Dark clouds predicted for Bureau of Meteorology

Article published 22 February 2024

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Growing controversies at the Bureau of Meteorology surrounding an unfair dismissal case have cast doubt on the organisation’s management.

It is rare for the Bureau of Meteorology (BOM) to be in the news for anything other than a weather forecast. But in the past few weeks, the BOM has drawn some negative attention relating to its treatment of a former employee. First, a court found that the organisation had breached labour laws four times in their attempts to unfairly fire the employee. Then, the Federal Circuit Court judge that heard the case argued that three members of the BOM, including its CEO, had deliberately given false evidence while defending their actions.

‘Sham redundancy’

The court case in question was a lawsuit brought against the Bureau of Meteorology by former employee Jasmine Chambers who worked for the organisation from November 2018 – December 2020. At the centre of the case was a work conference in Paris, during which Chambers took two additional days of personal leave which had been previously approved by the organisation.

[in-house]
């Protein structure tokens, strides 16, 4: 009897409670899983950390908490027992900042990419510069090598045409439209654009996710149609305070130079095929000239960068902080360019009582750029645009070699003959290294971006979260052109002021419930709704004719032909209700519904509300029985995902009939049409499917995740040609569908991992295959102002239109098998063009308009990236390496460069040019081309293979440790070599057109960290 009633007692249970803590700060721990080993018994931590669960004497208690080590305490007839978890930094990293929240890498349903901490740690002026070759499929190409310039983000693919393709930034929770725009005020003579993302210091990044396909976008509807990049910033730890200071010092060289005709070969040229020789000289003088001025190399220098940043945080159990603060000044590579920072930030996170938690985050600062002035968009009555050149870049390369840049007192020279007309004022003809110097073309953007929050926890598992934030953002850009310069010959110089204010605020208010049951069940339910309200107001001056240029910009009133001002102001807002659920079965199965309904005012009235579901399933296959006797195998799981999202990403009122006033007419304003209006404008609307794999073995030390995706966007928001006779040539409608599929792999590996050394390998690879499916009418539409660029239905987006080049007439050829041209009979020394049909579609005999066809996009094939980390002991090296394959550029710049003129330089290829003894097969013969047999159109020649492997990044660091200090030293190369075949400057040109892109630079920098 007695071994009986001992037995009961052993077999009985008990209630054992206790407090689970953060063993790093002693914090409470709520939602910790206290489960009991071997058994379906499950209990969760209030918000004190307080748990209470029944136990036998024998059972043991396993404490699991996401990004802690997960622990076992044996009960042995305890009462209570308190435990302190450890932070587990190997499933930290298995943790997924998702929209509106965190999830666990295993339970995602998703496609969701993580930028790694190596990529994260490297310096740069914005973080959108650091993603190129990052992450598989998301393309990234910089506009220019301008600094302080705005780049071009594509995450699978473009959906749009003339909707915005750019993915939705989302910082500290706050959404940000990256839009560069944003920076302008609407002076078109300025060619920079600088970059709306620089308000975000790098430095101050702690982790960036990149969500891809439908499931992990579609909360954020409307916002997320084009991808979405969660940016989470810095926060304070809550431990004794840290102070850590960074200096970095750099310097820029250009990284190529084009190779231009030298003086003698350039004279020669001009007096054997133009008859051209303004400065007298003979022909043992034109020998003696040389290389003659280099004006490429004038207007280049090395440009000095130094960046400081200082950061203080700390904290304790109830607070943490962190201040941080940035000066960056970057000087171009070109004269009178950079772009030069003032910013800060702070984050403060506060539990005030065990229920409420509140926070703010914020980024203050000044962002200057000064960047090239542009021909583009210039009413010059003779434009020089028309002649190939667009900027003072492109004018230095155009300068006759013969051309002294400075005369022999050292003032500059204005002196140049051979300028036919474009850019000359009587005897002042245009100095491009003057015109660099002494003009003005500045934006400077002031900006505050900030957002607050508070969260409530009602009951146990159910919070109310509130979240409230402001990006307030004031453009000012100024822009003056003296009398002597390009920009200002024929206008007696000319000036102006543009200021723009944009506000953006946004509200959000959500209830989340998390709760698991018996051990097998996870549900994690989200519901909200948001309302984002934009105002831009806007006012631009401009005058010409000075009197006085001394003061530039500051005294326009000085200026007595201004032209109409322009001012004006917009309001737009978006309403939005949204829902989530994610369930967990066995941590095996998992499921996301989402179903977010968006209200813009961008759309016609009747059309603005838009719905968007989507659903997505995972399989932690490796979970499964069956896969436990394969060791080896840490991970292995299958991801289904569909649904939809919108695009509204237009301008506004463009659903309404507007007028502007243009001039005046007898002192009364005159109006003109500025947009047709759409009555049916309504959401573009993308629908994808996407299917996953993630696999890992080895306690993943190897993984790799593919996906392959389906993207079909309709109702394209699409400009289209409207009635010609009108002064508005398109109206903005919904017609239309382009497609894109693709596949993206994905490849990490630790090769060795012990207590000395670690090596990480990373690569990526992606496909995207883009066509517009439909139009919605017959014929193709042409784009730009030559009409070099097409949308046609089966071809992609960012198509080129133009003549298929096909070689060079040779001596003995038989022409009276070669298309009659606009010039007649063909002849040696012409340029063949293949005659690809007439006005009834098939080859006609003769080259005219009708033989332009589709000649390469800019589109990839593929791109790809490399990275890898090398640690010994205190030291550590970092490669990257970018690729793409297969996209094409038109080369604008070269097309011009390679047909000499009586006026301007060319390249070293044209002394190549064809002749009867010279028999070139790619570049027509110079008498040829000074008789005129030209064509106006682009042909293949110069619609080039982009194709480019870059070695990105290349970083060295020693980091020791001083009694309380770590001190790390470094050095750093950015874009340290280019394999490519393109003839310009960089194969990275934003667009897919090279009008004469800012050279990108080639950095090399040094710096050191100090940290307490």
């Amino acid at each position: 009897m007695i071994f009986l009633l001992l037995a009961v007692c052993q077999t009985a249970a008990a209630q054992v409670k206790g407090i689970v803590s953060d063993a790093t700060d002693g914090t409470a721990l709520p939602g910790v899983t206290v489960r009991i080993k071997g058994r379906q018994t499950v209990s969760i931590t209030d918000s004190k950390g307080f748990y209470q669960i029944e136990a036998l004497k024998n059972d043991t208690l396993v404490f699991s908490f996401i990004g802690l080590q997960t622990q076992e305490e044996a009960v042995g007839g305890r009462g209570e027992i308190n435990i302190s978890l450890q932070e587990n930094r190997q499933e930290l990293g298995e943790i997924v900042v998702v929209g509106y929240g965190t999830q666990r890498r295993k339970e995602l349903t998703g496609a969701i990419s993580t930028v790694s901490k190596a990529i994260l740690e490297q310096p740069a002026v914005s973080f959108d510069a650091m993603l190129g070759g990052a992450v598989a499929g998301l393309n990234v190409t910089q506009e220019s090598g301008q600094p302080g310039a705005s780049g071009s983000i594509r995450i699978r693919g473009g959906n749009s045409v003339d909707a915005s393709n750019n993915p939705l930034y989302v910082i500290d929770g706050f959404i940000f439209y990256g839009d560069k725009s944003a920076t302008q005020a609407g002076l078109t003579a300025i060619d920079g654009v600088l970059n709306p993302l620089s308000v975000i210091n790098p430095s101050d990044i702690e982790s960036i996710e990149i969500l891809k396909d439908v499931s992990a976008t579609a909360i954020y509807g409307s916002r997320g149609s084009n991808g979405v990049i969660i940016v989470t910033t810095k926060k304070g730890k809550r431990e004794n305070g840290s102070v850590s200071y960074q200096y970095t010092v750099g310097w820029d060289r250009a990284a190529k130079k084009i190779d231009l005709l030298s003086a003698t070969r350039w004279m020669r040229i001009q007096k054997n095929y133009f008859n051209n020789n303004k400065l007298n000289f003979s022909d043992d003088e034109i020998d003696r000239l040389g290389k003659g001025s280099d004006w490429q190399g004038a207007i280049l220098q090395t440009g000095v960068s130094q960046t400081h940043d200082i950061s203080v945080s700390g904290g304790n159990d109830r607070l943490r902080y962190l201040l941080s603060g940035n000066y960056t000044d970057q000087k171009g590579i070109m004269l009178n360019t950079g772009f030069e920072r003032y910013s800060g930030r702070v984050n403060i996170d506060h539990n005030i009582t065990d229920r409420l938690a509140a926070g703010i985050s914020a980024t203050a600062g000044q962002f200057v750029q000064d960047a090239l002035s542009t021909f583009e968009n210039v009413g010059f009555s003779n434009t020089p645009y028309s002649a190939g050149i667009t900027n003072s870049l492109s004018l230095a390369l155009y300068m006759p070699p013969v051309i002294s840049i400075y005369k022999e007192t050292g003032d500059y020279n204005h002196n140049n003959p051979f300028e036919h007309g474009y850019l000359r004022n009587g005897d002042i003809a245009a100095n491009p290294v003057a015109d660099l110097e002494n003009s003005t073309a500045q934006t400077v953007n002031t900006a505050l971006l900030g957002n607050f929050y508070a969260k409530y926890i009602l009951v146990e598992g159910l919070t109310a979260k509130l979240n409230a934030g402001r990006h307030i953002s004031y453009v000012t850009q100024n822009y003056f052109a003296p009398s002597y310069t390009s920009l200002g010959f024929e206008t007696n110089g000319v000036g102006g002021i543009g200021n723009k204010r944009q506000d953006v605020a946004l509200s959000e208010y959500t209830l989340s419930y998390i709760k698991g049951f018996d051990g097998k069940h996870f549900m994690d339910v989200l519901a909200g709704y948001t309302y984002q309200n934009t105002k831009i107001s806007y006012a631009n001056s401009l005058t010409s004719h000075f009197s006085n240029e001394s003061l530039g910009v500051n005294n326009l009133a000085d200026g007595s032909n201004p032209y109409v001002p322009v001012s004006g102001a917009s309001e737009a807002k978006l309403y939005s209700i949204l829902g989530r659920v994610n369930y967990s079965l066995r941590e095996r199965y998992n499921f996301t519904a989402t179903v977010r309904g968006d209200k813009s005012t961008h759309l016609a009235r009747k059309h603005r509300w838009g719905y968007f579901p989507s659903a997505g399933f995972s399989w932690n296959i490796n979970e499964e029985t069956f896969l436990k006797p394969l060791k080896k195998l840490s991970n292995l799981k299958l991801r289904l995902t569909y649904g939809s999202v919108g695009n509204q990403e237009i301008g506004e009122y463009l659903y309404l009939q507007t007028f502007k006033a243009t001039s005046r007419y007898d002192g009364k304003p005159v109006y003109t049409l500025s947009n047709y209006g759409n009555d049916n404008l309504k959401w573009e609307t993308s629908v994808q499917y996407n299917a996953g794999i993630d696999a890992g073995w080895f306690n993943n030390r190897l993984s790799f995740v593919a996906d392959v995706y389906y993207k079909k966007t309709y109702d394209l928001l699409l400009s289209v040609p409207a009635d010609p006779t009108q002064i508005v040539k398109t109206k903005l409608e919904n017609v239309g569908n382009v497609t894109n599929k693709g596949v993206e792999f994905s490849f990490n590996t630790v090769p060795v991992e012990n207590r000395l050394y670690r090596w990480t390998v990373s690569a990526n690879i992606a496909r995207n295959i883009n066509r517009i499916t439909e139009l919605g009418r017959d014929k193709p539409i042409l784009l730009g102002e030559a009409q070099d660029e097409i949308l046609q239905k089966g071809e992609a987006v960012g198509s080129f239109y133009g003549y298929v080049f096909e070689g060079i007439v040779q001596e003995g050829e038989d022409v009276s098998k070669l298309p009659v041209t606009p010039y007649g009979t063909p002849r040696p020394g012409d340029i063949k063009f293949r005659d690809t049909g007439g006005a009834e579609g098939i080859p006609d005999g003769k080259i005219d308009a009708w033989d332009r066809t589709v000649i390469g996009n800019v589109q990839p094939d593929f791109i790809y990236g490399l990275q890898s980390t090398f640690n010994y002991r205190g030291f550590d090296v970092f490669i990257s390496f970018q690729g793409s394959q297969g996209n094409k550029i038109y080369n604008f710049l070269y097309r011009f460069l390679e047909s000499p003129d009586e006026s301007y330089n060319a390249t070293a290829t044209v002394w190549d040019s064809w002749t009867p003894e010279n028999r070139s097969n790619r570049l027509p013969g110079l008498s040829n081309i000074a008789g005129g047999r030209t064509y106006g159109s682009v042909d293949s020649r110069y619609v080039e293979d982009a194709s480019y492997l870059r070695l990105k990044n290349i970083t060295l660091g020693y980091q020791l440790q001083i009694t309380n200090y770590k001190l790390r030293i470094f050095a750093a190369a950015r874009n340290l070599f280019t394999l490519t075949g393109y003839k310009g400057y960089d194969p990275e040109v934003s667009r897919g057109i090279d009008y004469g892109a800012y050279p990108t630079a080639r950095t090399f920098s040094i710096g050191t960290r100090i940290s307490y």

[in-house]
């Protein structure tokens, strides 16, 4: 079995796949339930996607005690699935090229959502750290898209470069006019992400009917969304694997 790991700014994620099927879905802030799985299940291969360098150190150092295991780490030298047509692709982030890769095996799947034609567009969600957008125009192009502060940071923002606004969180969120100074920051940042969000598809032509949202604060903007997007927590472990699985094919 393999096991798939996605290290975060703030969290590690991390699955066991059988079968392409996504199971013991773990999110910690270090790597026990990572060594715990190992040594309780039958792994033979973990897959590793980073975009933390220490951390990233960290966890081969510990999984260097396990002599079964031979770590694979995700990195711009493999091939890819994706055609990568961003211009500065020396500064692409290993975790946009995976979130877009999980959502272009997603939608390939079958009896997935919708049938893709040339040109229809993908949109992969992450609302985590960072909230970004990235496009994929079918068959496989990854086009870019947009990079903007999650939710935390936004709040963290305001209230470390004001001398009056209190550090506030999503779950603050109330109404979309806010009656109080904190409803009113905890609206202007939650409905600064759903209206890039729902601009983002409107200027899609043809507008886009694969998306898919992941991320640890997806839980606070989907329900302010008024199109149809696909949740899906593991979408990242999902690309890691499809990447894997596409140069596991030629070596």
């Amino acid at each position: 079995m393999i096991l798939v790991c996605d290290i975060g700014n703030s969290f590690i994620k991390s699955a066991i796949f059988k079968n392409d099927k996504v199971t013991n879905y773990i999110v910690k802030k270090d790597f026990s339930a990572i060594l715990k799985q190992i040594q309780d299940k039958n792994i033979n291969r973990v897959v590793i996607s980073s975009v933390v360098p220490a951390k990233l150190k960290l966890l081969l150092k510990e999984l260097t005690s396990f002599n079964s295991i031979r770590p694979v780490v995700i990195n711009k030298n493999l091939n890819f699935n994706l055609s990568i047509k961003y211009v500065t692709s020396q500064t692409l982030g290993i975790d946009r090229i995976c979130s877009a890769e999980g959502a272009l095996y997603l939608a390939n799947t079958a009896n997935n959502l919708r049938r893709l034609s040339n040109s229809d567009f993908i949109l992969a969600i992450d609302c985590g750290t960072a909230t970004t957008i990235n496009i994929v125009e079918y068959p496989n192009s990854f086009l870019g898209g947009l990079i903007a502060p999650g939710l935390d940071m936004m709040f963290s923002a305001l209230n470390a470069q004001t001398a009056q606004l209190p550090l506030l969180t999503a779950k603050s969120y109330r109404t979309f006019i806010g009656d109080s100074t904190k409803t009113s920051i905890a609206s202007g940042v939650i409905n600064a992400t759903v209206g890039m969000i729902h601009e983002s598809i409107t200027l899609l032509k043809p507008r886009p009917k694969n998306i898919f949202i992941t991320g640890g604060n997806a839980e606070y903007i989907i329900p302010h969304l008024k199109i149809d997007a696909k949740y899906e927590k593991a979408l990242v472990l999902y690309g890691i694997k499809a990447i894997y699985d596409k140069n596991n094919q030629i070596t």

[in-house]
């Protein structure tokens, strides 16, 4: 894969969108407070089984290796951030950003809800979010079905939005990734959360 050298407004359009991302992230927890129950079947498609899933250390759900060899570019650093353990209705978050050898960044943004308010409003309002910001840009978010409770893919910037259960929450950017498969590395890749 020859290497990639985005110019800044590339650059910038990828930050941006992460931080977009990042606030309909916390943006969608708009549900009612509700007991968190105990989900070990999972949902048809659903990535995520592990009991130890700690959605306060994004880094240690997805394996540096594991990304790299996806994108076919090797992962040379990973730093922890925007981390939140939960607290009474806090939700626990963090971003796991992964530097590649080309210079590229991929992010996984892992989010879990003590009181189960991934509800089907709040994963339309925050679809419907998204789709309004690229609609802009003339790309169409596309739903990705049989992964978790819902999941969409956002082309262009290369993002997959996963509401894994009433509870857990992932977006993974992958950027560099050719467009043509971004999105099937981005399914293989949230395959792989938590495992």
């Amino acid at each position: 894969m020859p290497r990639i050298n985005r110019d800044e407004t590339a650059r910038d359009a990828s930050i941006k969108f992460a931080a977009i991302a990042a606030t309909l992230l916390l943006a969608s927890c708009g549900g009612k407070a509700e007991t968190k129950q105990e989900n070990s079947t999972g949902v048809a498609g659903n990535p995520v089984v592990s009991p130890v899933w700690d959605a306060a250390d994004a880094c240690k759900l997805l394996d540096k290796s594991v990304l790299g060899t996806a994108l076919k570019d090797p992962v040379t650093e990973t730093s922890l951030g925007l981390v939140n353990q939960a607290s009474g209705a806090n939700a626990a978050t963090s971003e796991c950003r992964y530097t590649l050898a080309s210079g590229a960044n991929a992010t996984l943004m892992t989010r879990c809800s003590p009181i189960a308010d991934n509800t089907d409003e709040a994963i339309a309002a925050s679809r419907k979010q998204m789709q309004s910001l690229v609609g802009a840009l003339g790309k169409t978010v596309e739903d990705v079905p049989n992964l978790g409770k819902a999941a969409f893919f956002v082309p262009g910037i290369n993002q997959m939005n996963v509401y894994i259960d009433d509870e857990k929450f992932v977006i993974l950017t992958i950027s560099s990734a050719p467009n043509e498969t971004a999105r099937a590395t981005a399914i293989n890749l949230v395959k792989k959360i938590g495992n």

According to Chambers, the BOM later tried to fire her, in part for the two days of approved leave. When she fought back and threatened to challenge her dismissal, the organisation made her role redundant.

According to the court’s ruling, the Bureau of Meteorology then hired a recruiter to fill a newly formed role that was nearly identical to Chambers’ previous position. But senior management repeatedly asked the recruiter to delay the search for new employees to prevent Chambers from applying for the role.

When asked about this in court, the manager in question lied and said that the delays were due to a lack of funding, despite evidence showing that $300,000 had been made available specifically for that purpose.

Deeper problems at the BOM

Whilst these are the most recent issues that have plagued the BOM, they are not the only ones. According to Rick Morton, senior reporter for The Saturday Paper, these recent problems reflect a broader culture of executive mismanagement that has weakened the overall quality of the Bureau of Meteorology’s forecasting. In 2022, Morton reported that management decisions to cut costs and prioritise expensive (and questionable) program upgrades had caused the BOM to fall short of its international obligations for upper-air monitoring. In addition, the Bureau’s most recent annual report shows that it has gone backwards on a number of major quality and reporting metrics.

Meanwhile, there’s major concerns about the accuracy of BOM’s weather predictions. Farmers are fed up with receiving information that leaves them high and dry (or, more accurately, dealing with heavy rain and flooding that they are unprepared for). At least one cattle producer says that he gets more accurate weather forecasts from Finland.

Our report? the forecast is not so good for the BOM’s management.

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For more information please email our media contact at media@cpsa.org.au

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